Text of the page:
Slow Light 'Scenedow' Close At Hand
John C. Howell and his team at the University of Rochester have succeeded in slowing waves of light and then using these pulses to store an image.
Howell and his colleagues created a four-inch-long chamber filled with cesium gas heated to about 212 degrees Fahrenheit. When they sent pulses of laser light through that gas, the cesium atoms put the brakes on the leading edge of that wave, creating a photonic traffic jam.
"Essentially, the light just piles up," Howell said.
Once the slowed light exits, it naturally resumes it normal velocity -- 300 million meters per second, or fast enough to circle the Earth seven times in one second.
Most important, the peaks and troughs of Howell's light waves remained in phase as they stacked up, meaning they did not get out of step and cancel one another out. That is key, because phase is one aspect of light that carries information.
To prove that their slowed light did not get scrambled, the team sent their beam through a tiny stencil, less than one-fourth inch on each side, with the block letters "UR" -- the university's initials. Like a shadow-puppet image, that "UR"-shaped beam passed through the chamber, slowed and then emerged with its block letter message intact, as detected by a camera at the end.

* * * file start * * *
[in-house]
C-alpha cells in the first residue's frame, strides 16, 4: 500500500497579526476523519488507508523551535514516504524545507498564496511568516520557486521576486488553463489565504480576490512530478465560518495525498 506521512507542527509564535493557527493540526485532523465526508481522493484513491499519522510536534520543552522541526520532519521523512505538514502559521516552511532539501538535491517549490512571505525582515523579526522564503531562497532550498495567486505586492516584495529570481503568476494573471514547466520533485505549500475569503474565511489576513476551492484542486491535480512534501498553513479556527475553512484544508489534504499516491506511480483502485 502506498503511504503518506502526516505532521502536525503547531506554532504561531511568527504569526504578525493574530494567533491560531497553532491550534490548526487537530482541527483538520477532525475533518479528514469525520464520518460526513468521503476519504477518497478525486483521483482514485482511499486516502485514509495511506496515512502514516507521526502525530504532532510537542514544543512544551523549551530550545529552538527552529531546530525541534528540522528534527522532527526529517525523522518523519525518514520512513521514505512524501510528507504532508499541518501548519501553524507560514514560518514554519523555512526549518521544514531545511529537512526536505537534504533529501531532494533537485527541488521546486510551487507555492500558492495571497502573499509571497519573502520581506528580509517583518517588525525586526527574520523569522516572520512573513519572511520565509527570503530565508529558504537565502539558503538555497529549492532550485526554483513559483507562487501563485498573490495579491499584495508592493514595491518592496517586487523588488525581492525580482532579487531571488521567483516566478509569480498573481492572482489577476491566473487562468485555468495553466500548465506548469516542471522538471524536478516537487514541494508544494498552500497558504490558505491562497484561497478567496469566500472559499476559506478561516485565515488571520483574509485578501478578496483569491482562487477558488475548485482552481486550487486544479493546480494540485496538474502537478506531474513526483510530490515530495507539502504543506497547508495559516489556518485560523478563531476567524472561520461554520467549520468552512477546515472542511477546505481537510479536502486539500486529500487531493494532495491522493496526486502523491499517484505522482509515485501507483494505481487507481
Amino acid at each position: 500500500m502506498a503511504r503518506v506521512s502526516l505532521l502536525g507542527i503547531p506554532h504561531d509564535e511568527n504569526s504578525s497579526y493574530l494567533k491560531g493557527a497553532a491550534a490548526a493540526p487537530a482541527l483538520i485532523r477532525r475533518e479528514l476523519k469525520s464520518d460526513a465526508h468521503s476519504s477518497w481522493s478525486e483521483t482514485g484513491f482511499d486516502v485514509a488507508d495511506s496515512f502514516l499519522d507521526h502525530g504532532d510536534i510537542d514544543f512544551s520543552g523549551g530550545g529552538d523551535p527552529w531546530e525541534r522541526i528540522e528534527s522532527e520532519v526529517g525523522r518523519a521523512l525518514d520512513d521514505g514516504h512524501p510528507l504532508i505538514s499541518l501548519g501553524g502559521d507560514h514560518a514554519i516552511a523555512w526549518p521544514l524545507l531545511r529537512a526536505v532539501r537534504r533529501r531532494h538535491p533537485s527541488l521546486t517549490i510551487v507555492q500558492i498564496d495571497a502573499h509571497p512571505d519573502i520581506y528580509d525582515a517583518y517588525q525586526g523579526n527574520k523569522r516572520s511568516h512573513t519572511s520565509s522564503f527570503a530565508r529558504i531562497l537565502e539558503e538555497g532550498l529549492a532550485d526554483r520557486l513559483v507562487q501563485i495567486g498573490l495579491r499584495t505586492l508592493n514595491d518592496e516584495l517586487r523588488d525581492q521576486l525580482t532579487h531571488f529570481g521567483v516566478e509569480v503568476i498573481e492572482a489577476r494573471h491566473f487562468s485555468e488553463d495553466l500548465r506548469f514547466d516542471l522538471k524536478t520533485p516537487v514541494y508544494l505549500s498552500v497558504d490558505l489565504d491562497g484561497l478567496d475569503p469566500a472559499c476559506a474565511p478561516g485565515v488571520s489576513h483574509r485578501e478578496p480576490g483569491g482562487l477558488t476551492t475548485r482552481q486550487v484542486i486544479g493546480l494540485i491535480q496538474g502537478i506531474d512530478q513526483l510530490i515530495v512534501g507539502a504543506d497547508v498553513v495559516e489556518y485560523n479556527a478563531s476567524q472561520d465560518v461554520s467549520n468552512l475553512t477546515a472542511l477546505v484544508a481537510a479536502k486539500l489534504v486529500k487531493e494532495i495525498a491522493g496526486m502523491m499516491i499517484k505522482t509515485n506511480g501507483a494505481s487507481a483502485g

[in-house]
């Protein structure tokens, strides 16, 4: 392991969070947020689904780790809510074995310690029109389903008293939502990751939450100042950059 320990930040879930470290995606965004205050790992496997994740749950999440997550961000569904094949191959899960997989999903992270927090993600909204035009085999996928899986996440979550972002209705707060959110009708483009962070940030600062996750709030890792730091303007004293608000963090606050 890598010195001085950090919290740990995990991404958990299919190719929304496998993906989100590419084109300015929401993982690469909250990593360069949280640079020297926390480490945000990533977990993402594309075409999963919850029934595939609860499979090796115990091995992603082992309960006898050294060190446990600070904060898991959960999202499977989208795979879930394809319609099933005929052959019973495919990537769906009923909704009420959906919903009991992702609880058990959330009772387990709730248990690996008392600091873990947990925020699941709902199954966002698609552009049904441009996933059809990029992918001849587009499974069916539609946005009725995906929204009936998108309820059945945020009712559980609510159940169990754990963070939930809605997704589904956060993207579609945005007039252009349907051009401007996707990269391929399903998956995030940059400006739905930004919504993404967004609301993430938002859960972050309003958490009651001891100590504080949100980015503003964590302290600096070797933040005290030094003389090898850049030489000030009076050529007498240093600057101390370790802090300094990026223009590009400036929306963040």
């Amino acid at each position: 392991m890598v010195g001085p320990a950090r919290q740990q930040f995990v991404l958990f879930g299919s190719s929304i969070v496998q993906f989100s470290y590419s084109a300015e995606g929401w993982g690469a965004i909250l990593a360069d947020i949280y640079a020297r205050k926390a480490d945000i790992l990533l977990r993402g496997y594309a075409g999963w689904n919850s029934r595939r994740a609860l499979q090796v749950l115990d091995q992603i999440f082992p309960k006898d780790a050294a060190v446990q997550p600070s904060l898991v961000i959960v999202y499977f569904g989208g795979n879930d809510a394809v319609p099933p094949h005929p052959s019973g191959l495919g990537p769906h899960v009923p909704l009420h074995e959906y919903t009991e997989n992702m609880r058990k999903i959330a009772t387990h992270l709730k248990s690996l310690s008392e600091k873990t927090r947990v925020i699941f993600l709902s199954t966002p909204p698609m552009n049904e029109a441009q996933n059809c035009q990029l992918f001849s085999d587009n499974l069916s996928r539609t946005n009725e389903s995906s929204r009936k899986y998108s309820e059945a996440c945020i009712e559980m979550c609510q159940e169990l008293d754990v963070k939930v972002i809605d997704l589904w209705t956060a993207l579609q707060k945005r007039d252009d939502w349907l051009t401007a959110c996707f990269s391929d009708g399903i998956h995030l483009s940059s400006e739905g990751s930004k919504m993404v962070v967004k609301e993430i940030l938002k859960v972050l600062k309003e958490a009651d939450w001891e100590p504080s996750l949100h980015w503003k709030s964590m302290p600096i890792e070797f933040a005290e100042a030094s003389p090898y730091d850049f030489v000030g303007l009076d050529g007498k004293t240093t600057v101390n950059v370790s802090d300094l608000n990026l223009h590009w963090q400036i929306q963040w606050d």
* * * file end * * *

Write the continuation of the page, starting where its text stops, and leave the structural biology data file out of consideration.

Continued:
(From Putting the brakes on light speed)
It looks like Howell and his team have succeeded in creating a prototype version of what science fiction fans call a "scenedow." In his excellent 1968 short story Light of Other Days, author Bob Shaw wondered what it would be like to have a thick sheet of "slow glass" exposed to a natural scene:
The most important effect, in the eyes of the average individual, was that light took a long time to pass through a sheet of slow glass. A new piece was always jet black because nothing had yet come through, but one could stand the glass beside, say, a woodland lake until the scene emerged, perhaps a year later. If the glass was then removed and installed in a dismal city flat, the flat would—for that year—appear to overlook the woodland lake.
(Read more about slow glass scenedows)
Read more about how Slow Light Will Speed Communications and an experiment in which Light was captured in a crystal. Putting the brakes on light speed via
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